Does ownership matter? And what are its implications for corporate governance, and its effects on firm performance? The easiest to answer of these three questions is probably the first, since the bulk of the evidence shows that privately-held firms are more efficient and more profitable than publicly-held ones – although the evidence differs on the relative merit of the identity of each private owner.1 The second question is perhaps the most interesting because it has spawned a rich research agenda pioneered by La Porta et al., 1997, La Porta et al., 1998, La Porta et al., 1999 and La Porta et al., 2000. The upshot of their findings is that when the legal framework does not offer sufficient protection for outside investors, entrepreneurs and original owners are forced to maintain large positions in their companies which result in a concentrated form of ownership.2 What makes this finding interesting is its implications for the third question, since most of the evidence shows that there is no significant effect of ownership concentration on firm performance. As a result, one is led to conclude that corporate governance or the lack of it is immaterial to firm performance.3 In fact, the widely-held firm is not a widely-observed phenomenon in most countries. This could be attributed to several reasons. In the developed countries, it could be a rational response to a legal system that does not protect minority investors (ala La Porta et al.), but it could also be the result of entrenched financial structures and practices that determine and shape the enactment of corporate law.4 For developing countries, in addition to the aforementioned reasons, it could also be due to the underdeveloped nature of their financial markets – that would allow limited access to external financing – and the preponderance of family firms.5 But perhaps what is more important as far as this phenomenon is concerned, especially in developing countries, is that sound governance should go beyond the textbook example of the widely-held firm and concentrate on redesigning corporate practices that are more peculiar to their case, such as: lack of agency between concentrated and minority owners, reduced liquidity of shares, cross ownership and pyramiding of shareholdings, dual-class shares, and the like.6 This is of course an ambitious agenda, but it reflects better the corporate structure of these countries and in the process acts as a better guide for future corporate reforms. In this context, the Arab economies are no exception. Their corporate legal system largely follows the civil-law system, but one can reasonably argue that the relation between legal origin and financial arrangements in the Arab countries merely reflects the influence of a third exogenous variable, which is the role of the state or the nature of the political system and its national governance. Here, and to nobody's surprise, the Arab world does not fare well, having a relatively closed and highly concentrated political system with a poor mode of national governance.7 This naturally spills over to its system of corporate governance, as the majority of Arab firms are either government- or family-owned with stock markets still in a rudimentary stage. But firms are changing, prompted by increased competition from trade openness, by privatization, and by the need for more external financing. And, to better understand their future trajectory, we need to understand their current corporate make-up and performance. In fact, most of previous research studies on corporate governance and firm performance issues have been, mainly, limited to those of developed economies or large emerging economies. It seems, then, that small economies such as those of the Arab countries are very much understudied in the literature, so in this paper we try to fill this gap by looking at the determinant of ownership concentration and the impact of both ownership concentration and ownership identity on firm performance. Using a sample of more than 300 representative Arab firms, we find that ownership concentration in these firms seem to be negatively associated with legal protection. In addition, more active stock markets and fewer restrictions on economic activity are correlated with dilution and less concentration of corporate ownership. Hence, if the latter is desired in its own right, then naturally better laws protecting investors and their implementation and more developed stock markets are surely welcome. Also, the results indicate that ownership concentration does not seem to have a significant effect on Arab firms’ profitability and performance measures. Nor does the separation between CEO and chairperson positions. This means that-given the fact that firms typically raise equity not so much in public markets but through family ties or personal relationships-legal protection of creditors is more important than improving other aspects of corporate governance since any substantial growth in external finance is likely to be debt. The rest of the paper will be organized as follows: in Section 2 we present crucial descriptive statistics on the firms’ corporate ownership, identity, and their performance and market measures, whereas in the following sections we use unstructured but credible equations to capture the relationship between these variables. Specifically, in Section 3 we study the determinants of ownership concentration as given by firm and country characteristics; while in Section 4 we look at the effect of ownership concentration on firms’ performance and market measures, after controlling for the endogeneity of ownership concentration through the use of country and firm characteristics as instrumental variables. Sections 5 and 6 follow largely the same approach as in Section 4, but with Sections 5 and 6 dealing, respectively, with the effects of ownership identity and blockholdings on performance and market measures. Lastly, Section 7 closes the paper with a conclusion and some policy recommendations.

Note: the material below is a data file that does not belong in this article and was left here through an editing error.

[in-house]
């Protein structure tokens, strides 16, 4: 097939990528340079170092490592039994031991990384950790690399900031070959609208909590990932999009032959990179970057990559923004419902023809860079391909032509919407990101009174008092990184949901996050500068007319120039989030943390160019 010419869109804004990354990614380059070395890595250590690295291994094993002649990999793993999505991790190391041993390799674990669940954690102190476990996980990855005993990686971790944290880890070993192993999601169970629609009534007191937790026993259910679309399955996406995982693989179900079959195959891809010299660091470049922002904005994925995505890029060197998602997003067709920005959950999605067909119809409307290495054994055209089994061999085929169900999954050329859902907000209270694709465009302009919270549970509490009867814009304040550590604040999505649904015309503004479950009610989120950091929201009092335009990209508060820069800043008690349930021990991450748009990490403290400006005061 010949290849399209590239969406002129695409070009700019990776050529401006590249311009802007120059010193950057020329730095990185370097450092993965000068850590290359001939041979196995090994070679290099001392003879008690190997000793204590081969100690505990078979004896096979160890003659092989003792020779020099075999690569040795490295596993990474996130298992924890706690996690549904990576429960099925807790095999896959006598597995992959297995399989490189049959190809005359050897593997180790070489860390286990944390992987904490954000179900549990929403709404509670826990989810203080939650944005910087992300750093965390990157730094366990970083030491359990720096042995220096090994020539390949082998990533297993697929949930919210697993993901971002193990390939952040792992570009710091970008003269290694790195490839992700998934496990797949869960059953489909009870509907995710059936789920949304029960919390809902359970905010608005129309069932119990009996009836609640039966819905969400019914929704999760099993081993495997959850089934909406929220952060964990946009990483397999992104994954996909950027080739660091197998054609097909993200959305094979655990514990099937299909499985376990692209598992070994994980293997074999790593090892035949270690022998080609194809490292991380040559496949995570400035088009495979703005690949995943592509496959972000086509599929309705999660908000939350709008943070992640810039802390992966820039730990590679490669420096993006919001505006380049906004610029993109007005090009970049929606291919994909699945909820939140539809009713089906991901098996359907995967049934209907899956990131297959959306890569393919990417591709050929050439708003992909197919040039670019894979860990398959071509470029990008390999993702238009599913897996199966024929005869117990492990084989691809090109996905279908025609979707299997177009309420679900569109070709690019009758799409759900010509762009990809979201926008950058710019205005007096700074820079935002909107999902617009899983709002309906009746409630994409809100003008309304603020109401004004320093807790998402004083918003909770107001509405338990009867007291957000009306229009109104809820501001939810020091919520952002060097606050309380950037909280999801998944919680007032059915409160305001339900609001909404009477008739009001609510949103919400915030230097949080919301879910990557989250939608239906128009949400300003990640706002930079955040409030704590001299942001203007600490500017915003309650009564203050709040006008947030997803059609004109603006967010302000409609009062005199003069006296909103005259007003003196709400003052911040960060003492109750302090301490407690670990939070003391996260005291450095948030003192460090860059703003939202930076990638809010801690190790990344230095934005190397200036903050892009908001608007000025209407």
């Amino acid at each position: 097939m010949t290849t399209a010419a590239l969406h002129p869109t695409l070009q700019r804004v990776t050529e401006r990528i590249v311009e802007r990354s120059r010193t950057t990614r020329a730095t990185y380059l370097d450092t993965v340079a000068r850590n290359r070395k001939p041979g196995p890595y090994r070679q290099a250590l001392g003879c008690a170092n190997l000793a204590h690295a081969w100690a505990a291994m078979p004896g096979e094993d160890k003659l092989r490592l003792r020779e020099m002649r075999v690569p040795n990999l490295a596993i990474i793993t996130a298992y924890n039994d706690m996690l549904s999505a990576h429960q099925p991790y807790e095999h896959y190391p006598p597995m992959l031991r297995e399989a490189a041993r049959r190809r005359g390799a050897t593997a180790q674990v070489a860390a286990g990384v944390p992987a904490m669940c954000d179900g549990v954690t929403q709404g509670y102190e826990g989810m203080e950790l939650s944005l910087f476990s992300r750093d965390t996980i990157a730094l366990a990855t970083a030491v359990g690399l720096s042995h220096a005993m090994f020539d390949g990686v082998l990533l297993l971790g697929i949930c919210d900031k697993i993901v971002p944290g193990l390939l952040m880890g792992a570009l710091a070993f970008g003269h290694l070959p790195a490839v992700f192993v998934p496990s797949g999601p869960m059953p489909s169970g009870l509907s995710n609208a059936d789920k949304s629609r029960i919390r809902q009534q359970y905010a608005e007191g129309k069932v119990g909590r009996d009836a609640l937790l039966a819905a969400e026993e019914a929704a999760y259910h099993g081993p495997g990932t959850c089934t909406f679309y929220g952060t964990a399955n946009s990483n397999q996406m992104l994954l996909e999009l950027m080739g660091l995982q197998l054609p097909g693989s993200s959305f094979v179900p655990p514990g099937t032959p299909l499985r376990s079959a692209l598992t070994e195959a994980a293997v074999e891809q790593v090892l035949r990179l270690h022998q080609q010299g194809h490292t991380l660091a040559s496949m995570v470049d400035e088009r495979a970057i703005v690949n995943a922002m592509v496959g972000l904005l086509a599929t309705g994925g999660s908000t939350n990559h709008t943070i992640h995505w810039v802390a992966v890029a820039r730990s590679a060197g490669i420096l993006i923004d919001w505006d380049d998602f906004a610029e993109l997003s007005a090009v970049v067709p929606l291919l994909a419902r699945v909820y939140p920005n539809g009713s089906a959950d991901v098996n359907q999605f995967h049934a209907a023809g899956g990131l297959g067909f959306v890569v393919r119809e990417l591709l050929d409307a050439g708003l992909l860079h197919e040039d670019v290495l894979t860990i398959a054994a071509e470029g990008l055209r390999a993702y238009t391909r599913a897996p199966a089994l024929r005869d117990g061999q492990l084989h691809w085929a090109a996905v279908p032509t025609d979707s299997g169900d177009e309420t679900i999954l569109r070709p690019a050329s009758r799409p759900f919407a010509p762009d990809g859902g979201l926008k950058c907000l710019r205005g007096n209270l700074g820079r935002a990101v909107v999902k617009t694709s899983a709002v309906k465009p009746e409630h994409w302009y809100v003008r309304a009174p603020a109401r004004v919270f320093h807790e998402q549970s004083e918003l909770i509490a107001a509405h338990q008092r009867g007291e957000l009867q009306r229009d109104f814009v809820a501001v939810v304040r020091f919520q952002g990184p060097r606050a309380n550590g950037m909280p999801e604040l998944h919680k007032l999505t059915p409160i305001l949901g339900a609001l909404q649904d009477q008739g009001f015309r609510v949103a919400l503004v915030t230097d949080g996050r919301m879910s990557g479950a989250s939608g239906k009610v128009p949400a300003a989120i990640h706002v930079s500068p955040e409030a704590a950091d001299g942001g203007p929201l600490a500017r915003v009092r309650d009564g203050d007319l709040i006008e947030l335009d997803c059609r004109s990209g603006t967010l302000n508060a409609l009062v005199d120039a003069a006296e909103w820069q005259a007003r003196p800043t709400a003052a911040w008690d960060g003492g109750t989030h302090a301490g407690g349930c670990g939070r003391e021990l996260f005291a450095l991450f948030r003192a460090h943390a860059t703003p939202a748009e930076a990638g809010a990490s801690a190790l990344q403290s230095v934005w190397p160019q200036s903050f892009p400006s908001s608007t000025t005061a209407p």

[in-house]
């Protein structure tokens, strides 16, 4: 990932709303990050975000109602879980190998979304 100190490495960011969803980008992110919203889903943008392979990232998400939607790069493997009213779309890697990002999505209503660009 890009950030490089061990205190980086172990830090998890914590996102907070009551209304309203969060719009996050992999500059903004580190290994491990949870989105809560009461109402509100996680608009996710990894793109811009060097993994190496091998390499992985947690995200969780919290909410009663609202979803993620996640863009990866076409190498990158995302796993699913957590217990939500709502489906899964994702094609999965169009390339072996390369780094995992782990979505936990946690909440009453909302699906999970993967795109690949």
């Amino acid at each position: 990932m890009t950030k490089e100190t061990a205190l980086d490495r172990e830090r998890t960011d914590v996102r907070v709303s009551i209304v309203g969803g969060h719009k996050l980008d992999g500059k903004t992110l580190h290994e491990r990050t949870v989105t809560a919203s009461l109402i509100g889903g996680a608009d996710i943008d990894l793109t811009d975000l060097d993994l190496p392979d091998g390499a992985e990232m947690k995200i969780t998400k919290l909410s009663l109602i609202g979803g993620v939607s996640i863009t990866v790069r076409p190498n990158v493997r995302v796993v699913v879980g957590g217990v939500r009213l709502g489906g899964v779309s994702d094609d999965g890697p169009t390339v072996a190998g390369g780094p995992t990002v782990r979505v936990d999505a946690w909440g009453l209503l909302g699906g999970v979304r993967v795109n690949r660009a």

نتیجه گیری انگلیسی
Using a sample of more than 300 representative Arab firms, the paper studied the determinants of ownership concentration, and the effect of this and other aspects of corporate governance on firm performance and profitability. The following conclusions and policy recommendations could be summed up from the analysis: (1) Ownership concentration in Arab corporations seem to be negatively associated with legal protection, thus vindicating the view of La Porta et al. In addition, more active stock markets and fewer restrictions on economic activity are correlated with dilution and less concentration of corporate ownership. Hence, if the latter is desired in its own right, then naturally better laws protecting investors and their implementation and more developed stock markets are surely welcome. (2) Notwithstanding the desirability of less concentrated ownership, it does not seem to have a significant effect on Arab firms’ profitability and performance measures. Nor does the separation between CEO and chairperson positions. This means that – at least in the short term and especially given the fact that firms typically raise equity not so much in public markets but through family ties or personal relationships – legal protection of creditors is more important than improving other aspects of corporate governance since any substantial growth in external finance is likely to be debt. (3) Q-ratios tend to be positively related to concentrated ownership, presence of blockholders, and conflation of CEO and chairperson positions. However, this result seems to depend more on reputational effects and lower agency costs than on market fundamentals pertaining to firms’ actual performance, as previous research had indicated. 33 Hence, future improvements in corporate governance practices are better gauged through their effect on performance measures rather than market measures. (4) Large-size firms and firms operating in a less open economic environment have higher profitability and performance measures than other firms. This could be the result of favorable advantages seized by monopoly power, not advantages gained through more efficiency. As a result, efforts that aim at better corporate practices should be coupled with reforms of product markets, competition policy, and the overall operating environment for firms. (5) The identity of owners matters more than the concentration of ownership. Particularly important in this regard is the negative association of individual investors with performance measures in financial institutions, a result that could be explained by the tendency of individual owners to manage banks’ assets recklessly in the absence of checks and oversight by other major owners. Also interesting is the lack of a significant relation between foreign investors and performance measures but the presence of a positive one with market measures. This, however, should not mean taking a neutral or indifferent stand regarding foreign investors, because of the better governance practices that they could bring to domestic markets (as reflected by the higher Q-ratios), and consequently should not act as a deterrent for attracting more of them.